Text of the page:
The protagonist in the story, a veterinarian by trade for the large animals of a rural setting, is a sympathetic one that most readers will be able to well relate to. Such a job is a pretty hard one, particularly when many of your patients are at least partially related to the food trade. This character walks that line believably and most intelligent people will easily relate to her. And her dog was a great addition.
As for the disease itself, I did have a bit of trouble wrapping my mind around it. Prion diseases are, by their very nature, complicated and difficult to really grasp well because they behave differently. After all, it isn't something bad but rather a change in something that is entirely natural so we might think of it almost like cancer to understand it as laymen. Yet it is also contagious, which does not fit that paradigm and makes us think of bacteria or a virus. In that respect, it can take a bit of work to understand the medical aspects of this or simply not accept it and enjoy the story less. It is, as far as I can tell, a very inventive take on the issue of prion diseases and the cross-species barrier breakdown.
Overall, I enjoyed the book but would heartily recommend to the writer that they take another turn at wrapping up those loose ends and provide better guidance at the end.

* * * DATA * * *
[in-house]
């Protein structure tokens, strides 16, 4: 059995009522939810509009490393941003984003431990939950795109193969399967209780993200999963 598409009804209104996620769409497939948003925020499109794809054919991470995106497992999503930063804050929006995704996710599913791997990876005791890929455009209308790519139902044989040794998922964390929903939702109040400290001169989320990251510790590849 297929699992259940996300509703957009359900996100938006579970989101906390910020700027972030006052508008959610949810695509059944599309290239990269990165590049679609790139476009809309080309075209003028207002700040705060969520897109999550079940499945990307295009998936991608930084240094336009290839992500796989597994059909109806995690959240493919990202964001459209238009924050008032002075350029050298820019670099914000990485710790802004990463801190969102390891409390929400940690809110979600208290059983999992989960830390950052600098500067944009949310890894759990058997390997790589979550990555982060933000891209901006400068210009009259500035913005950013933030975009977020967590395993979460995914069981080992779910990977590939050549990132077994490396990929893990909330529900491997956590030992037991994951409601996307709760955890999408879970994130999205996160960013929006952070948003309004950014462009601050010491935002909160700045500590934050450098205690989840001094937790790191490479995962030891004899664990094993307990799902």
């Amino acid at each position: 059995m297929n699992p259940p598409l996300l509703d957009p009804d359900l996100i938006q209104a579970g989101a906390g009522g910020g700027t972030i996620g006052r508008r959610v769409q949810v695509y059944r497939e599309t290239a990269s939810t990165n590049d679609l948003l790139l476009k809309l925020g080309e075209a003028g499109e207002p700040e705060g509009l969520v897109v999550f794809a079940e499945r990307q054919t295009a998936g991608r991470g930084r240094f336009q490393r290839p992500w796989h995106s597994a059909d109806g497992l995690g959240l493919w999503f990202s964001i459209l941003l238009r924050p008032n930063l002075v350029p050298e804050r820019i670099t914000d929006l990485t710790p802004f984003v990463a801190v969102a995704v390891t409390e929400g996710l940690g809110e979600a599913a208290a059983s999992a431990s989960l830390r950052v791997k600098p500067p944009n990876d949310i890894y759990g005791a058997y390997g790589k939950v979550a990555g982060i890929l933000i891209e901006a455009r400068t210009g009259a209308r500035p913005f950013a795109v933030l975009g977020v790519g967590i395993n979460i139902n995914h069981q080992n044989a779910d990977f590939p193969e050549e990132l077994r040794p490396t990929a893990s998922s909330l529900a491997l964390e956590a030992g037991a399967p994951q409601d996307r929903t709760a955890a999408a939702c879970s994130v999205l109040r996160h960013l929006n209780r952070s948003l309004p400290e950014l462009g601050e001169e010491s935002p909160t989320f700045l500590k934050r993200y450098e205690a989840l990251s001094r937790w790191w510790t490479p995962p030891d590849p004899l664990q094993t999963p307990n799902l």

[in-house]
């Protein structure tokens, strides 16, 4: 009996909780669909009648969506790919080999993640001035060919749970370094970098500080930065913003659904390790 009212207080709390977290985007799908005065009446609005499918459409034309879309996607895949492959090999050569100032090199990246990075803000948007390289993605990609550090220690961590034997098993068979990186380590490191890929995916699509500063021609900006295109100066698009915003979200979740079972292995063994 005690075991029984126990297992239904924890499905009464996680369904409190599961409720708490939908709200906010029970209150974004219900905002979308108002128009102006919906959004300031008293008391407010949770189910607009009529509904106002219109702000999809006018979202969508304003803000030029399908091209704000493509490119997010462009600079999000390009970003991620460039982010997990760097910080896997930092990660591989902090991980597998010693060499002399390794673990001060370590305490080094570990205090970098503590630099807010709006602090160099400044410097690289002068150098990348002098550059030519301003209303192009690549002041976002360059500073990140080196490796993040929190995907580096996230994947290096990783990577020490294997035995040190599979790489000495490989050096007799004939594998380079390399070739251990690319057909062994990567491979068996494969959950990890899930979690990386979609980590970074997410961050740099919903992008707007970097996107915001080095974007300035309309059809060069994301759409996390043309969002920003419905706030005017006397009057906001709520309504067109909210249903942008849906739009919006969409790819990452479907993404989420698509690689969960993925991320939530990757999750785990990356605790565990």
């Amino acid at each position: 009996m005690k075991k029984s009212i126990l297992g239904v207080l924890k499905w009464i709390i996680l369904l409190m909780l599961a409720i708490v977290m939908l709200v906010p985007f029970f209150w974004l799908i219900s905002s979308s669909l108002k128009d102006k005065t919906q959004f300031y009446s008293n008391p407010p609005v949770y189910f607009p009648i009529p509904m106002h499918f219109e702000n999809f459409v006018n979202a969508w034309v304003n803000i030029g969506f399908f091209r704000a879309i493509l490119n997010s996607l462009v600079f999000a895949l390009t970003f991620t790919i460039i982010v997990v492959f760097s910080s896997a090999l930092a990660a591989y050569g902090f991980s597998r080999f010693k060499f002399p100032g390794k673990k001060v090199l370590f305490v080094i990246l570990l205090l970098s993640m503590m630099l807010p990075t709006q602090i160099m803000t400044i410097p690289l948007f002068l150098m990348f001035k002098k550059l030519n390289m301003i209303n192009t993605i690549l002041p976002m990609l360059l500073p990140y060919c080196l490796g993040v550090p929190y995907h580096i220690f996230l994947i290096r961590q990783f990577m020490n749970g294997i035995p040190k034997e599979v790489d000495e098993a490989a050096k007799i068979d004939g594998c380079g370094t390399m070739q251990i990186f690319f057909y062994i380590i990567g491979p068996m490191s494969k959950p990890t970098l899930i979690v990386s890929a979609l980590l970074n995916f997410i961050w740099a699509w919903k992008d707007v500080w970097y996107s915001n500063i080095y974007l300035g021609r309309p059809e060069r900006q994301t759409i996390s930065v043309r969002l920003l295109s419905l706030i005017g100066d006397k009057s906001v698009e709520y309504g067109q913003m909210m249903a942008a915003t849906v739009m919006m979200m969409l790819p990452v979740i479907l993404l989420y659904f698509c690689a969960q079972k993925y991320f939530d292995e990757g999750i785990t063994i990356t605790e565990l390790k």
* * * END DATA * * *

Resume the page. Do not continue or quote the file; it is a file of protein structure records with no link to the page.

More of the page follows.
I finished the book and liked it. BUT, there are problems. In general I didn't mind the dropped story lines. That's the way life often is.
The science of protein folding and prions as "explained" is not correct, so far as I understand the subject. But only a few readers will notice or care. Virus, badly formed protein, what's the difference? It doesn't matter in the story line.
Yes, it was a bit "talky", but that greatly helped the character development in my opinion.
Recreating extinct animals is an old topic in SiFi, since Jurassic Park. This treatment was very light on the science but so what? I sure wouldn't understand any more depth. Few would. Best to leave it fuzzy.
The language usage and editing was well done. Sullivan is an actual writer. Always nice to run into with indie authors :-)
All in all, a decent story. I would read other work by the author.
Top international reviews
I don't know how accurate the science behind this plot is but the consept is scary.
What if this could happen just by an accident in a lab somewhere.
Adding extra beasts was for me a bit of an over kill ( excuse the pun )The plot could have ran along without these.
Therefore 4 not 5 stars.
Raises some interesting questions about science and animal welfare.
The two centre characters are well balanced - one being a vet, the other a medical professional - which prevents the book from being too one-sided. Other characters include animal rights activist, scientists, the corporate CEO, farmers. It gives the book a well-rounded feel.
Also portrays the devastion that the various farmers face during such outbreaks.
Great book, I wont spoil the twist, but I thought it was a really novel (bad pun) way to introduce a virus, and although perhaps far-fetched, the author dealt with it in a totally believable way.
Downside? None really....its not a life changing novel....more entertaining and diverting than thought inspiring. I did find myself reading it at every opportunity though...
Great characters, well written, enjoyable